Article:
THE PRESIDENT. John, I really do not think I ought to get into the details of what might or might not be the grounds for a negotiated settlement. This is a very difficult area because of the long history of jealousies, antagonisms, and it is so delicate I really do not think I ought to get into the details of what might or might not be the grounds for a settlement.

MR. CHANCELLOR. Would you entertain a question based on the reported Israeli desire for a threefold increase in our aid to them?

THE PRESIDENT. The United States, over the years, has been very generous in economic and military aid for Israel. On the other hand, we have been quite generous to a number of Arab nations. The State of Israel does need adequate military capability to protect its boundaries or its territorial integrity.

I think because of the commonality of interest that we have with Israel in the Middle East that it is in our interest as well as theirs to be helpful to them, both militarily and economically. There has been no determination by me or by us as to the amount of that aid.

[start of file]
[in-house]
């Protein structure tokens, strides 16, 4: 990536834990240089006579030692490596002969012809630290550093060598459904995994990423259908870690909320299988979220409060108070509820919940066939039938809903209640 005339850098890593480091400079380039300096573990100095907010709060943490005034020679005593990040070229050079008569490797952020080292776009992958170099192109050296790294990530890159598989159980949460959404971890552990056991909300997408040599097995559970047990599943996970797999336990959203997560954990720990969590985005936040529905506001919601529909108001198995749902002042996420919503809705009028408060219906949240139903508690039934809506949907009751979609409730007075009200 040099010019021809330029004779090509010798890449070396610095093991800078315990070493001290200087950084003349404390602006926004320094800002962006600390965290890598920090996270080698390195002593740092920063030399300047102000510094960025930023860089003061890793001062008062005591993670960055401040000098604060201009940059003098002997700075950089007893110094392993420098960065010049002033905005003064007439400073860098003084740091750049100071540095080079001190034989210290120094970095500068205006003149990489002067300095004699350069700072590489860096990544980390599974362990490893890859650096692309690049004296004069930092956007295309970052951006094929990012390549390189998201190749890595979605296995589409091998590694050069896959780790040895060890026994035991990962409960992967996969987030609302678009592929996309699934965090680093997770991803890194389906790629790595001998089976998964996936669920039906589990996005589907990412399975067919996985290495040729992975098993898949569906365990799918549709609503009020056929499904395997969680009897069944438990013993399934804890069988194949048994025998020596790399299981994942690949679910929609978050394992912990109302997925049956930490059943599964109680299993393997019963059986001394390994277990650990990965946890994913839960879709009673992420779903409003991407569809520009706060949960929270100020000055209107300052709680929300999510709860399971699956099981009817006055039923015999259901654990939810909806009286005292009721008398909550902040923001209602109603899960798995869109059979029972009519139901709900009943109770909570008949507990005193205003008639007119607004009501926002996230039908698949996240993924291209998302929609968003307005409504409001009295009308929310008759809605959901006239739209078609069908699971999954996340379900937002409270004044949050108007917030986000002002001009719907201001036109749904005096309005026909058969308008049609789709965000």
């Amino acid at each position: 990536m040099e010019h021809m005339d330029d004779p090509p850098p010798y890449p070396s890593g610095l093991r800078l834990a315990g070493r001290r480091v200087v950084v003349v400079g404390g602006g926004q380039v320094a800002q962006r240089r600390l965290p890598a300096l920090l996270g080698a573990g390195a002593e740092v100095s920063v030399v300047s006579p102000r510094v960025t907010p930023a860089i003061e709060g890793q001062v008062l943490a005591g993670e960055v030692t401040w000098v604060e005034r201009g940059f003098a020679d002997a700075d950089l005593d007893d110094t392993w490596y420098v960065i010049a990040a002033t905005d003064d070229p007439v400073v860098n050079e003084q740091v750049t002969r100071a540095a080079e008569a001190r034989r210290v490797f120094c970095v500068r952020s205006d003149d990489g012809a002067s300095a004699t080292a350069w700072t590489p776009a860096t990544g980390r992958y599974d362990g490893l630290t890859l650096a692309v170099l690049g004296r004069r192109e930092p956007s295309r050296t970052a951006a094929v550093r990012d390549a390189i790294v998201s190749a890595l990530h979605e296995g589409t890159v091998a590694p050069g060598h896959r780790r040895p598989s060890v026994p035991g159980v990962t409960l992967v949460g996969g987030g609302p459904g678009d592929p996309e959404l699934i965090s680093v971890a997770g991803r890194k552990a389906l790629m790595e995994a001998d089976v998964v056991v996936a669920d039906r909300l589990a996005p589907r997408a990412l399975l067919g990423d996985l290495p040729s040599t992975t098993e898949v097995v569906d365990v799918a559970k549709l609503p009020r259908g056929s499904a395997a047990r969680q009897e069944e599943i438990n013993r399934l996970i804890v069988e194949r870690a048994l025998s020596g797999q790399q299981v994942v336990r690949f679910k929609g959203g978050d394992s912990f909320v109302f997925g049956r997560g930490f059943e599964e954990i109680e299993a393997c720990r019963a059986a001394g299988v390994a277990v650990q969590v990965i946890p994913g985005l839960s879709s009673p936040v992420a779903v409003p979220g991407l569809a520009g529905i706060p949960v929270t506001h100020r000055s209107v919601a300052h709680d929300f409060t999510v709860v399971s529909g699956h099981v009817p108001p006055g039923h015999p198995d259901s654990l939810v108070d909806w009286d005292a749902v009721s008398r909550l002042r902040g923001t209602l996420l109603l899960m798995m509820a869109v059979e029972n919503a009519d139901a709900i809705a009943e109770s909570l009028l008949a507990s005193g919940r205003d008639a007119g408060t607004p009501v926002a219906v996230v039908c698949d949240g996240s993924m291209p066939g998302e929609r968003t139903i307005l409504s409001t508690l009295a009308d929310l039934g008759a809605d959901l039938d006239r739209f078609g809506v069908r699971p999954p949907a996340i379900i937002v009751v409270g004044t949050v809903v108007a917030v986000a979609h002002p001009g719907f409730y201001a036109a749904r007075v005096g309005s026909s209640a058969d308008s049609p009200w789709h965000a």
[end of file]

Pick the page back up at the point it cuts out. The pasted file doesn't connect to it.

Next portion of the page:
MR. BROKAW. Mr. President, I wonder if we can come back at you again about Israel's security in another way. As you know, reporters don't give up easily on some of these questions.

THE PRESIDENT. I found that out, Tom.

MR. BROKAW. On a long-range basis, do you think that it is possible for Israel to be truly secure in the Middle East without a United States guarantee of some kind?

THE PRESIDENT. Well, of course, Israel, to my knowledge, Tom, has never asked for any U.S. manpower or any guarantee from us for their security or their territorial integrity. I think the Israelis, if they are given adequate arms and sufficient economic help, can handle the situation in the Middle East.

Now, the last war, unfortunately, was much more severe from their point of view than the three previous ones. And I suspect that with the Arabs having more sophisticated weapons and probably a better military capability, another war might even be worse. That is one reason why we wish to accelerate the efforts to find some answers over there.

But I think the Israelis, with adequate equipment and their determination and sufficient economic aid, won't have to have U.S. guarantees of any kind.